Belize astronomy – private island dark sky

Belize stargazing

Just off the island for a few days and I have something I have been looking forward to writing about!

Darin Laird and his wife Mary just joined us for their second Glover’s Reef trip last week, and I am so glad I was on the island with them. Darin brought out a super nice telescope and it enhanced an already great week. For any astronomy buff who is thinking of joining us on our private island in Belize, you might want to do the same!

Darin was into astronomy when he was a kid; his parents bought him a telescope when he was young. In the year 2000 he finally had enough money to purchase a good scope (he used his entire tax return). He was living in Austin, Texas at the time, and he joined the local astronomy club. He reports that’s when he really started learning about the different objects of the sky, not just the planets, but also nebulae, galaxies, stars, and star clusters.

He moved to Pittsburg (where they still live) the next year and kept up with his astronomy a few years more, but then he pretty much quit in 2003. Live took over, I guess. Seven years later he and Mary came out to Glover’s Reef with us; they were there for the New Years trip in 2010. He told me that one night he woke up to go to the bathroom and voila! he looked out off of his cabana porch and saw the Southern Cross for the first time! He was blown away!

He thought “I wish I had a telescope here.” So when he got home be purchased a really nice telescope that he could travel with. He bought a Tele-vue 85, which is an 85 mm scope. And he started counting the days until he could return to Glover’s Reef to look at the sky.

He thought a lot about how to travel with a scope. He decided he would only carry it on, as it is so expensive he didn’t want to risk theft or damage. So the scope has to fit into carry-on size luggage. He does check his tripod and his mount. But the scope and eyepieces all fit in his special carry-on case. He knew that theft wasn’t a problem with theft on the island as he had been here before.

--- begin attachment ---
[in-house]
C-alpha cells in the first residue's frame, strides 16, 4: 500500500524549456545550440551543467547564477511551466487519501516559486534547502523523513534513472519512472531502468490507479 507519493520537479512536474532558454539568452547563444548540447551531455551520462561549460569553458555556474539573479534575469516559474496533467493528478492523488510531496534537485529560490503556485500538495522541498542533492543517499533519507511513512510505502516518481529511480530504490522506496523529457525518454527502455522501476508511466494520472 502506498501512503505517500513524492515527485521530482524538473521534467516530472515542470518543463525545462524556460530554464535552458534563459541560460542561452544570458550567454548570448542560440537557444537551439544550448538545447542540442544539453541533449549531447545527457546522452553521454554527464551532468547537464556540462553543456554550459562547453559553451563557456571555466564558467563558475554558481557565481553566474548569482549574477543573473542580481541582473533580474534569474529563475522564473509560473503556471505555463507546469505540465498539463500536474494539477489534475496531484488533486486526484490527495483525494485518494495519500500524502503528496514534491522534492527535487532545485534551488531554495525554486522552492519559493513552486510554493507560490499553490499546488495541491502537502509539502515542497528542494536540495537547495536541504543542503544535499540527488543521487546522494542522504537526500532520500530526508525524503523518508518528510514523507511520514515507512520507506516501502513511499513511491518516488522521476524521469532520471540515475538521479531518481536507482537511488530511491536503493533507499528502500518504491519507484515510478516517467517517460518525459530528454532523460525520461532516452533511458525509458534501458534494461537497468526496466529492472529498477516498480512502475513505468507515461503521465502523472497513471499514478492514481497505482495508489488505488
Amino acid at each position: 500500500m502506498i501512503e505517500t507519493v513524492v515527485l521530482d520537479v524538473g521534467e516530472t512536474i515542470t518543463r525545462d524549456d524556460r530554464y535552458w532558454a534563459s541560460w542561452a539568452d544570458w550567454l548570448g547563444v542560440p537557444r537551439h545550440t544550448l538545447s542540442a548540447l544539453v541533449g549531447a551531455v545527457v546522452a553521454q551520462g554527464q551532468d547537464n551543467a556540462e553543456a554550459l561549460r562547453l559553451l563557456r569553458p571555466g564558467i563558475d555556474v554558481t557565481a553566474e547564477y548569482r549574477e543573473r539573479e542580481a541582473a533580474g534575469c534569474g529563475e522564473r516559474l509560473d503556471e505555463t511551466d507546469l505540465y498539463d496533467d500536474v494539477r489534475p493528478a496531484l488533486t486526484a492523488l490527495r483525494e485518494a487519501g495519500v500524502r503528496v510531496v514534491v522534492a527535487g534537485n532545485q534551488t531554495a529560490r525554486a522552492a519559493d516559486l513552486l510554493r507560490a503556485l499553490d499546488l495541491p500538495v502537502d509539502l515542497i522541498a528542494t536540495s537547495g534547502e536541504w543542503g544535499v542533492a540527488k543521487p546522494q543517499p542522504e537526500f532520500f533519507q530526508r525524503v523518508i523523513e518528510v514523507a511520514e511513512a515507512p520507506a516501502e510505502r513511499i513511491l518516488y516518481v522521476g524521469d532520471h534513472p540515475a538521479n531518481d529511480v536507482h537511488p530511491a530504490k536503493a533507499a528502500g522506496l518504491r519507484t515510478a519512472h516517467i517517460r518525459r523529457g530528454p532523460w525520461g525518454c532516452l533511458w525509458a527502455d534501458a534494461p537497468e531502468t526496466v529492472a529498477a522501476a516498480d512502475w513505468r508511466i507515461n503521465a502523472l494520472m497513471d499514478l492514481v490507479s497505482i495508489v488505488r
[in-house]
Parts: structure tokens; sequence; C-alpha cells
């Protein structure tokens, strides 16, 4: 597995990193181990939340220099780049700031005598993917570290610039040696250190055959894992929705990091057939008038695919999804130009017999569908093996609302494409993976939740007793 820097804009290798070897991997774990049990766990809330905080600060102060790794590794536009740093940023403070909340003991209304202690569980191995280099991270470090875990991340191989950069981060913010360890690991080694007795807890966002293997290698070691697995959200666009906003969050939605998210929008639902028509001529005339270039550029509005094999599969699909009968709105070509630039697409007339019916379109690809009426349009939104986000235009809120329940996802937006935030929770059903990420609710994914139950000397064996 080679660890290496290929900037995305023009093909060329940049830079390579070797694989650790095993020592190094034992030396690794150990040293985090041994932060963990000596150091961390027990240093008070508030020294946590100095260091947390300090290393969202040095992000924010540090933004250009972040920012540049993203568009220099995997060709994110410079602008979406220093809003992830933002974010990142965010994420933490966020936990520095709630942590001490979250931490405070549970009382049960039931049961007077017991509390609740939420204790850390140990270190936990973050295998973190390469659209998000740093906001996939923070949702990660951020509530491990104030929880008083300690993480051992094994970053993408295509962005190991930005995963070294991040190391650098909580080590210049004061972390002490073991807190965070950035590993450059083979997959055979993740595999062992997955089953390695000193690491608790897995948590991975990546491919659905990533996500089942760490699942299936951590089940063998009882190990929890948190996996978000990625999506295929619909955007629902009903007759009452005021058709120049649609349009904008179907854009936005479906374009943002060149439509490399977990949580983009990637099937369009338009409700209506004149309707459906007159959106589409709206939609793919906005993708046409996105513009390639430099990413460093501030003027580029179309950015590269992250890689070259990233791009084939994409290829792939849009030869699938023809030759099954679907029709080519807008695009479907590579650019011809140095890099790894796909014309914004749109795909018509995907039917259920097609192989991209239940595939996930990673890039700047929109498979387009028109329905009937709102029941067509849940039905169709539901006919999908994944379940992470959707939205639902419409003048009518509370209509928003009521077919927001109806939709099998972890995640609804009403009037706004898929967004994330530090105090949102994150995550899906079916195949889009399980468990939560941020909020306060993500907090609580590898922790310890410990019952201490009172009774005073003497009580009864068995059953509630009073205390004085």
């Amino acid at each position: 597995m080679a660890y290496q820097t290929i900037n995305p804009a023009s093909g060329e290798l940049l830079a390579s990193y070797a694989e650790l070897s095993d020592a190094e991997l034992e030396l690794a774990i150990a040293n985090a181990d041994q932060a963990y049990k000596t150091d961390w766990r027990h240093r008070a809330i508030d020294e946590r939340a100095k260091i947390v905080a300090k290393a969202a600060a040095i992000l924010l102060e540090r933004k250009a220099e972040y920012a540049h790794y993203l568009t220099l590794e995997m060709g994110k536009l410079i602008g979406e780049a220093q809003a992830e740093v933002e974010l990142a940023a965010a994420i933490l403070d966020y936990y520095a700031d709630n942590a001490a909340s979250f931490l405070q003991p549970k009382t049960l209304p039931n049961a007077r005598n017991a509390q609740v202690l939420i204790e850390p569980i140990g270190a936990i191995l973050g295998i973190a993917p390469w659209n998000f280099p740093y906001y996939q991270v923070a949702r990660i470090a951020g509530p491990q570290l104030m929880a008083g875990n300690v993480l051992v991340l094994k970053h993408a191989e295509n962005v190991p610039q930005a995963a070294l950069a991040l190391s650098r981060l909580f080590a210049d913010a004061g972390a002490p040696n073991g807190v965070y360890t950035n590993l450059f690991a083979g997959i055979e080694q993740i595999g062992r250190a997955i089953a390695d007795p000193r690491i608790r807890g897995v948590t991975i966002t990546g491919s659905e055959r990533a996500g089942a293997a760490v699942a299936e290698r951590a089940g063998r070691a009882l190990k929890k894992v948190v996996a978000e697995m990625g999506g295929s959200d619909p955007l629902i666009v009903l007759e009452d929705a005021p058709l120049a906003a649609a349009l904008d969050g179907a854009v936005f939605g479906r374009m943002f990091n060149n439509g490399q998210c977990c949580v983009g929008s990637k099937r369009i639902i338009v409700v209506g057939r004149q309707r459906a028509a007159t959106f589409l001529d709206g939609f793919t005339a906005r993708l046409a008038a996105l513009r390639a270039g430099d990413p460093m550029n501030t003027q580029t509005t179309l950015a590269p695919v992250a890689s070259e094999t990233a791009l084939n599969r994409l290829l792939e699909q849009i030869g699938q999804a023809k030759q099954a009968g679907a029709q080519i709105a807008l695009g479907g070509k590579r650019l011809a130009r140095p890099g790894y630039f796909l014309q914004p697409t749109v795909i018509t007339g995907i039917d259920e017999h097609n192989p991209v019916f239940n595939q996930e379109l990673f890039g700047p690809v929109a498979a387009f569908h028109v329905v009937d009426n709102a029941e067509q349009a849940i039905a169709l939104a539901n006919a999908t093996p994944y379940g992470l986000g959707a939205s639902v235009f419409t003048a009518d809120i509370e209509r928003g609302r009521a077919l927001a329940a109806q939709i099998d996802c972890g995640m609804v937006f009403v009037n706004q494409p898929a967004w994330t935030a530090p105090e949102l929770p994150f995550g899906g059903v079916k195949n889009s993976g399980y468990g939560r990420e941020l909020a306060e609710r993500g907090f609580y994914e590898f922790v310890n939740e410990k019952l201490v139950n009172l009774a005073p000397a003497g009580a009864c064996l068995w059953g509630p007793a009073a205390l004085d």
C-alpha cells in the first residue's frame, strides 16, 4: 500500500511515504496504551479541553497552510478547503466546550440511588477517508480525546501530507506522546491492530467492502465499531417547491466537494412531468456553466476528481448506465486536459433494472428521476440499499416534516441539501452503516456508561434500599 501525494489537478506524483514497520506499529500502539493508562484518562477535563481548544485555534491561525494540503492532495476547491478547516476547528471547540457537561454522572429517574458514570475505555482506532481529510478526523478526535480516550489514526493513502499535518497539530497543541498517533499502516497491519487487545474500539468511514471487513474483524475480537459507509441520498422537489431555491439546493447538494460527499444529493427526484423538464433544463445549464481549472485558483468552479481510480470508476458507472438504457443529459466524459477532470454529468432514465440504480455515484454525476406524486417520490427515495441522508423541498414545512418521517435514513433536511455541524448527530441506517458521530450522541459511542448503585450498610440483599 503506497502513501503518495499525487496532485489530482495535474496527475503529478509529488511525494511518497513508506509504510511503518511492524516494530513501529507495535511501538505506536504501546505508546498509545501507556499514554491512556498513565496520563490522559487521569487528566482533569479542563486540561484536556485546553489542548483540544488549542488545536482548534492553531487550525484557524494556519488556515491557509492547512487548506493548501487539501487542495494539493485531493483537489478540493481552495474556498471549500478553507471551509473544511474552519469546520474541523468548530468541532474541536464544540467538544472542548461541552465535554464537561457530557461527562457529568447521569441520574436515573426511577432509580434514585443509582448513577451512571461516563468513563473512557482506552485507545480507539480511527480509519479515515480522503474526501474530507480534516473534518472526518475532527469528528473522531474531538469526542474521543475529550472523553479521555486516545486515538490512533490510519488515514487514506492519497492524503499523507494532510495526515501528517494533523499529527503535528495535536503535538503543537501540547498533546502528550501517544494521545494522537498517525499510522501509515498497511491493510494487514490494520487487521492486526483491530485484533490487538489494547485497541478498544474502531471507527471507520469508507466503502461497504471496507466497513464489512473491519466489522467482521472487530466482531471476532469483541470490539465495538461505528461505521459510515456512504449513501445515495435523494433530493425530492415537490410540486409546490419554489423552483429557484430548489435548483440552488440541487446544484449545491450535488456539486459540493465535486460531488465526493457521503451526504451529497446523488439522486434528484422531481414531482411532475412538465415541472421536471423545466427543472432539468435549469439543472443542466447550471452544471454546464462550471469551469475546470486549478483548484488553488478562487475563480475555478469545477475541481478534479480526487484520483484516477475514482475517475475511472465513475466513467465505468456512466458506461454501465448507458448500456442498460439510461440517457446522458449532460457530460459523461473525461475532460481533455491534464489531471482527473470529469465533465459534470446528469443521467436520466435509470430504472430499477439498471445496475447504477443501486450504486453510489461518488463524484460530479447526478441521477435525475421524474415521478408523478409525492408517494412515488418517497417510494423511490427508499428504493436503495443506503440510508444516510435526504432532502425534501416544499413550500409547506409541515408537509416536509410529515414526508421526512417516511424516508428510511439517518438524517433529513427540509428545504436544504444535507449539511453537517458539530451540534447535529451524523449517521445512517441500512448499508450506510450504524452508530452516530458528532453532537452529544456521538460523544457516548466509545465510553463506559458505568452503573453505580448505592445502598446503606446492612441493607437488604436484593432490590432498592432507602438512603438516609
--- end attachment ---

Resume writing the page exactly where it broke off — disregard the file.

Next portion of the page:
He also has an 8 inch Dobsonian and a 5 inch Mac-Newtonian scope, but he leaves them at home because they are too bulky.

He says that our Limiting Magnitude is about 6 on the island. He explained that the Limiting Magnitude is how dense of a star you can see with the naked eye. He says a Limiting Magnitude of 6 is about as dark as you can get.

When he got here last week, everyone on the trip was very interested in his telescope. His trip leader, Charlie Woodward, told him that no one had ever brought a telescope on one of our trips to his knowledge, and I agree. We looked at Venus, Jupiter, Mars and Saturn. We also got to see all of the deep sky objects near the Southern Cross.

Darin says there were two highlights for him, astronomy-wise, about his trip this year: the Eta Carinae nebula and the Omega Centauri globular cluster. This is the first time he has gotten to see these objects because you have to be far south, with a dark sky, to see them. At Glover’s Reef we are at 17 degrees North, and quite a bit of the southern sky is available.

Another highlight was Mars, which is currently in opposition, so it was a bright and as big as it is going to be this year. Also, we had a new moon for his trip, so the stars were not washed out. He also thought that the Orion nebula was absolutely gorgeous. He said it was the best he has ever seen it since our sky was so dark.